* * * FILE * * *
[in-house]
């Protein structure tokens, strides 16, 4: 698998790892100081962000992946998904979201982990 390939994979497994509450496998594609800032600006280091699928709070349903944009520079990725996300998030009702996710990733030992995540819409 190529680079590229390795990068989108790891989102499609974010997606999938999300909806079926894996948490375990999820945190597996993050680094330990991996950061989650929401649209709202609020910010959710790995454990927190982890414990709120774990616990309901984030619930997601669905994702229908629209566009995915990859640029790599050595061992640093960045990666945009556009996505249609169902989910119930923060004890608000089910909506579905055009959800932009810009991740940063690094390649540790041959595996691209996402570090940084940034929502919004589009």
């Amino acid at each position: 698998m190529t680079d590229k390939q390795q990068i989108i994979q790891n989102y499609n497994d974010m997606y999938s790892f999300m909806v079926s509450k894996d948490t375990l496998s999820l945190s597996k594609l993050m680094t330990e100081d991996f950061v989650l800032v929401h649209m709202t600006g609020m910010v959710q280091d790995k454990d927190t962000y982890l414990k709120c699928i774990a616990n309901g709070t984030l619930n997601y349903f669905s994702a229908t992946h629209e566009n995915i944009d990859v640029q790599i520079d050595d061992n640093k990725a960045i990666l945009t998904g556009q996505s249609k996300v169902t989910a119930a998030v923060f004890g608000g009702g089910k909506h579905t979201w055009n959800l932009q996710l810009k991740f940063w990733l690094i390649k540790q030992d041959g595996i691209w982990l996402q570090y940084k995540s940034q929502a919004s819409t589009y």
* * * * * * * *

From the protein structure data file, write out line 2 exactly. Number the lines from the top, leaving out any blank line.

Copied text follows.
């Protein structure tokens, strides 16, 4: 698998790892100081962000992946998904979201982990 390939994979497994509450496998594609800032600006280091699928709070349903944009520079990725996300998030009702996710990733030992995540819409 190529680079590229390795990068989108790891989102499609974010997606999938999300909806079926894996948490375990999820945190597996993050680094330990991996950061989650929401649209709202609020910010959710790995454990927190982890414990709120774990616990309901984030619930997601669905994702229908629209566009995915990859640029790599050595061992640093960045990666945009556009996505249609169902989910119930923060004890608000089910909506579905055009959800932009810009991740940063690094390649540790041959595996691209996402570090940084940034929502919004589009």